From: Alicia Graef, Care2, More from this Affiliate
Published March 17, 2015 12:52 PM

Bill Proposed to Ban Wild Animals from Circus Performing

Circus elephants just scored a victory with an announcement that Ringling Bros. will be retiring its performers, but big cats and other wild animals left behind may get their own victory in Pennsylvania if a state senator can get them banned.

The emotional and physical toll life on the road as performers takes on elephants has taken center stage, but for other species like big cats, life in the entertainment industry is just as bad.

As Care2′s Abigail Geer pointed out, substituting other wild animals for elephants, which is what Ringling Bros. plans to do, isn’t a total victory. Lions, tigers and other wild animals might be popular attractions, but we should be just as concerned with their continued use and exploitation for our amusement, especially considering some of these species are endangered and their future in the wild is in jeopardy.

While life in traveling shows is one of deprivation for wild animals where their needs as a species and as individuals are ignored, problems also come when they’re no longer useful as performers. Animal advocates have long raised concerns about the life of big cats after circuses decide not to use them anymore, which can include ending up in zoos, canned hunting facilities or the illegal wildlife trade.

As the public continues to turn against using wild and exotic animals as performers, a growing number of local and state regulations that ban or restrict their use, or cruel training tools, keeps growing, but a statewide ban would send a strong message to Ringling Bros. and other companies that continue the practice that it’s time to stop.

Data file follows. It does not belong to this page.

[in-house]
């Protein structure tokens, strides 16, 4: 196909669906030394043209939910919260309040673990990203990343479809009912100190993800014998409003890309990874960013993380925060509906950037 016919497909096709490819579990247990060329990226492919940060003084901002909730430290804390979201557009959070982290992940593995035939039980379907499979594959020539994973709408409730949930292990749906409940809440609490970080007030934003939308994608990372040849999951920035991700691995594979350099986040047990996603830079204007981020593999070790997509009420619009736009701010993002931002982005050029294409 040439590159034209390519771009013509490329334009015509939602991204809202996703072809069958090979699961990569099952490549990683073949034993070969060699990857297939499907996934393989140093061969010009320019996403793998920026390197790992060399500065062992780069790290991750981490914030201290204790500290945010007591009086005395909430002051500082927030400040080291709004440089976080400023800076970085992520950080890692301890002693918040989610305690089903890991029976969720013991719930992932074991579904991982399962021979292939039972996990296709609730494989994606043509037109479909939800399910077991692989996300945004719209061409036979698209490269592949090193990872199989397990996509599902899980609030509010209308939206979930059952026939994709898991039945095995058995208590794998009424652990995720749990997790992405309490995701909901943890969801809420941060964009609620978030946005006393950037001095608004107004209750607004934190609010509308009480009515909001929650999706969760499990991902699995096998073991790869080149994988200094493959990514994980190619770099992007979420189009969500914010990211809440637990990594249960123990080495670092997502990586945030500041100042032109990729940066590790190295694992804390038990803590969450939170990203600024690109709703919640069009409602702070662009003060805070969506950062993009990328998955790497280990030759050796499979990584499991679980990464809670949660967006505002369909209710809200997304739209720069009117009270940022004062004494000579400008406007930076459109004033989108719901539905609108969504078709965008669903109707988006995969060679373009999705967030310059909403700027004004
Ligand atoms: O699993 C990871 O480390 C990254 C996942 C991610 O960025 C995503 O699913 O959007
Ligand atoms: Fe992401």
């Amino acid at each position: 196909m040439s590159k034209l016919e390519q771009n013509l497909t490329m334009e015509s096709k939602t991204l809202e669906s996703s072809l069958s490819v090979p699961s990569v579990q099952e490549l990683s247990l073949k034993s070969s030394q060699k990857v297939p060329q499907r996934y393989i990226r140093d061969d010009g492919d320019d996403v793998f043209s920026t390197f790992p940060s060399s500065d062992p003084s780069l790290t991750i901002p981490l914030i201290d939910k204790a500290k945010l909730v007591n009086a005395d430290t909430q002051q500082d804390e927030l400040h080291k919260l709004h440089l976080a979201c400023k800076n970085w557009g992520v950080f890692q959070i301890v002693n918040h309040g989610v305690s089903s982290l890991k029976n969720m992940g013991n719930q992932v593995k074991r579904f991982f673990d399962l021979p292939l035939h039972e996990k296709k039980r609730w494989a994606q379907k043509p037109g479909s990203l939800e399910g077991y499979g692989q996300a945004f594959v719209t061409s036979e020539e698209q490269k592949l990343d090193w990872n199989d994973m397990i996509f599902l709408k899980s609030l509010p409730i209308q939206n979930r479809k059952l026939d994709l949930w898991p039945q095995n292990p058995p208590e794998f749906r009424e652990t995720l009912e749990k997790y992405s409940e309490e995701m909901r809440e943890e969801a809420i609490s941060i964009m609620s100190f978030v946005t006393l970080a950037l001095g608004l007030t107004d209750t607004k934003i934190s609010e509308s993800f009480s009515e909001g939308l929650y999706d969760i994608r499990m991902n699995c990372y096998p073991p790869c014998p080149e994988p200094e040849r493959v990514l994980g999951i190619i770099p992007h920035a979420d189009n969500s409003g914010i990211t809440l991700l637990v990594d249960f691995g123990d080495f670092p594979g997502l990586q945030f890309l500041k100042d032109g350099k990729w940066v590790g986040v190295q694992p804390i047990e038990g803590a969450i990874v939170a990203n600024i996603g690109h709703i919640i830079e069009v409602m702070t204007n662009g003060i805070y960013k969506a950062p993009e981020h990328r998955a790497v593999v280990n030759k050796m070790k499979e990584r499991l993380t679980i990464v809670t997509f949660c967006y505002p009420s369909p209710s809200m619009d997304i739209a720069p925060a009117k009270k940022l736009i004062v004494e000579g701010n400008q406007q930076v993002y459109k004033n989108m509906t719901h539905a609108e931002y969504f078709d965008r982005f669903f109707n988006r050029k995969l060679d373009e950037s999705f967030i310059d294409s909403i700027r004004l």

Pennsylvania Senator Daylin Leach has promised to act on behalf of these animals by introducing legislation that will ban their use in traveling exhibitions. In an announcement regarding his intention to introduce the bill, he stated:

Elephants are not the only circus animals that are suffering. To maximize profit, traveling exhibitions use grueling itineraries that force all of their animals to endure cramped living quarters, limited social interaction, and perpetual stress. Circuses hide this suffering from audiences, who witness only the power and grace of these magnificent animals. The secret is out. The public will not tolerate this unconscionable cruelty any longer.

Even though Ringling Bros. made the right move for elephants, in theory at least, the circus’ parent company Feld Entertainment is apparently not ready to let go of its other wild animal performers just yet.

Continue reading at ENN affiliate, Care2.

Elephant image via Shutterstock.

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